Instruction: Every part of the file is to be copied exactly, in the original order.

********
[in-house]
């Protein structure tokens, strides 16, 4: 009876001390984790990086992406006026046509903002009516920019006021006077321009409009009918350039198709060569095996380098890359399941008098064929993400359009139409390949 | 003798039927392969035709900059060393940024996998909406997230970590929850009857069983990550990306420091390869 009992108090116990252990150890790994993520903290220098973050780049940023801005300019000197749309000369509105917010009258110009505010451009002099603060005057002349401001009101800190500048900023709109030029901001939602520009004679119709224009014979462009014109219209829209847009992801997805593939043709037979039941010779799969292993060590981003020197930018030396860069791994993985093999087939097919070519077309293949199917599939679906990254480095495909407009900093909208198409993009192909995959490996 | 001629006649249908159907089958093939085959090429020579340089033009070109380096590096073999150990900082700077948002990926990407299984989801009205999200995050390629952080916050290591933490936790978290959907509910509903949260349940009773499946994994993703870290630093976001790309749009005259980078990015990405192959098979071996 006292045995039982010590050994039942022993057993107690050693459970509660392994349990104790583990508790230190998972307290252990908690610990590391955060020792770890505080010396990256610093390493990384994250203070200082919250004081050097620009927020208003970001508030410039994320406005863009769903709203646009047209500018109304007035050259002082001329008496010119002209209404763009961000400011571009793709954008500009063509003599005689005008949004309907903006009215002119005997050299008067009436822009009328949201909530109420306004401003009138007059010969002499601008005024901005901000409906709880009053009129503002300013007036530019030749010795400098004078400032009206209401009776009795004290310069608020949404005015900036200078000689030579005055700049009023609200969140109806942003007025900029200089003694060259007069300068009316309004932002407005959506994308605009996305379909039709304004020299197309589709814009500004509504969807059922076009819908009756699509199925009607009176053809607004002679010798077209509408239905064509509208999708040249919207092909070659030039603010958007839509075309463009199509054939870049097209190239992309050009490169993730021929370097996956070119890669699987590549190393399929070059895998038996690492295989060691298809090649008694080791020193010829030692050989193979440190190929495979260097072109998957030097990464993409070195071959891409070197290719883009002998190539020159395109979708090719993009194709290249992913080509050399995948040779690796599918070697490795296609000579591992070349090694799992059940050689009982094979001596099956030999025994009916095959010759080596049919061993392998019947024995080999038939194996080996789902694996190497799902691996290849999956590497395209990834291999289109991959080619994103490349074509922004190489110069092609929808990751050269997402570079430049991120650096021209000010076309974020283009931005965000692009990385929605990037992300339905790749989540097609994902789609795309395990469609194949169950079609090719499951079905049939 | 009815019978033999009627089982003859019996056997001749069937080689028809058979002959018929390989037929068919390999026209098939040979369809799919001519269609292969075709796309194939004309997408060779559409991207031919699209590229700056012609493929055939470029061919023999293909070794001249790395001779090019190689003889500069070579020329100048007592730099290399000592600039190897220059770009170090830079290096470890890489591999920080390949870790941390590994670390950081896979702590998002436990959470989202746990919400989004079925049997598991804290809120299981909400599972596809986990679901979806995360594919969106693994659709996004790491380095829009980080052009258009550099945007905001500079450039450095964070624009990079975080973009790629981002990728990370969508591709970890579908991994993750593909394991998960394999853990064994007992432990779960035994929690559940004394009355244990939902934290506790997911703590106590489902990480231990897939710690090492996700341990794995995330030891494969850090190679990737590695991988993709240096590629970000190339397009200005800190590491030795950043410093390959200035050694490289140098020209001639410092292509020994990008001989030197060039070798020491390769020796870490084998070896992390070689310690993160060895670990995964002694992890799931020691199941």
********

[in-house]
């Protein structure tokens, strides 16, 4: 009876001390984790990086992406006026046509903002009516920019006021006077321009409009009918350039198709060569095996380098890359399941008098064929993400359009139409390949 | 003798039927392969035709900059060393940024996998909406997230970590929850009857069983990550990306420091390869 009992108090116990252990150890790994993520903290220098973050780049940023801005300019000197749309000369509105917010009258110009505010451009002099603060005057002349401001009101800190500048900023709109030029901001939602520009004679119709224009014979462009014109219209829209847009992801997805593939043709037979039941010779799969292993060590981003020197930018030396860069791994993985093999087939097919070519077309293949199917599939679906990254480095495909407009900093909208198409993009192909995959490996 | 001629006649249908159907089958093939085959090429020579340089033009070109380096590096073999150990900082700077948002990926990407299984989801009205999200995050390629952080916050290591933490936790978290959907509910509903949260349940009773499946994994993703870290630093976001790309749009005259980078990015990405192959098979071996 006292045995039982010590050994039942022993057993107690050693459970509660392994349990104790583990508790230190998972307290252990908690610990590391955060020792770890505080010396990256610093390493990384994250203070200082919250004081050097620009927020208003970001508030410039994320406005863009769903709203646009047209500018109304007035050259002082001329008496010119002209209404763009961000400011571009793709954008500009063509003599005689005008949004309907903006009215002119005997050299008067009436822009009328949201909530109420306004401003009138007059010969002499601008005024901005901000409906709880009053009129503002300013007036530019030749010795400098004078400032009206209401009776009795004290310069608020949404005015900036200078000689030579005055700049009023609200969140109806942003007025900029200089003694060259007069300068009316309004932002407005959506994308605009996305379909039709304004020299197309589709814009500004509504969807059922076009819908009756699509199925009607009176053809607004002679010798077209509408239905064509509208999708040249919207092909070659030039603010958007839509075309463009199509054939870049097209190239992309050009490169993730021929370097996956070119890669699987590549190393399929070059895998038996690492295989060691298809090649008694080791020193010829030692050989193979440190190929495979260097072109998957030097990464993409070195071959891409070197290719883009002998190539020159395109979708090719993009194709290249992913080509050399995948040779690796599918070697490795296609000579591992070349090694799992059940050689009982094979001596099956030999025994009916095959010759080596049919061993392998019947024995080999038939194996080996789902694996190497799902691996290849999956590497395209990834291999289109991959080619994103490349074509922004190489110069092609929808990751050269997402570079430049991120650096021209000010076309974020283009931005965000692009990385929605990037992300339905790749989540097609994902789609795309395990469609194949169950079609090719499951079905049939 | 009815019978033999009627089982003859019996056997001749069937080689028809058979002959018929390989037929068919390999026209098939040979369809799919001519269609292969075709796309194939004309997408060779559409991207031919699209590229700056012609493929055939470029061919023999293909070794001249790395001779090019190689003889500069070579020329100048007592730099290399000592600039190897220059770009170090830079290096470890890489591999920080390949870790941390590994670390950081896979702590998002436990959470989202746990919400989004079925049997598991804290809120299981909400599972596809986990679901979806995360594919969106693994659709996004790491380095829009980080052009258009550099945007905001500079450039450095964070624009990079975080973009790629981002990728990370969508591709970890579908991994993750593909394991998960394999853990064994007992432990779960035994929690559940004394009355244990939902934290506790997911703590106590489902990480231990897939710690090492996700341990794995995330030891494969850090190679990737590695991988993709240096590629970000190339397009200005800190590491030795950043410093390959200035050694490289140098020209001639410092292509020994990008001989030197060039070798020491390769020796870490084998070896992390070689310690993160060895670990995964002694992890799931020691199941």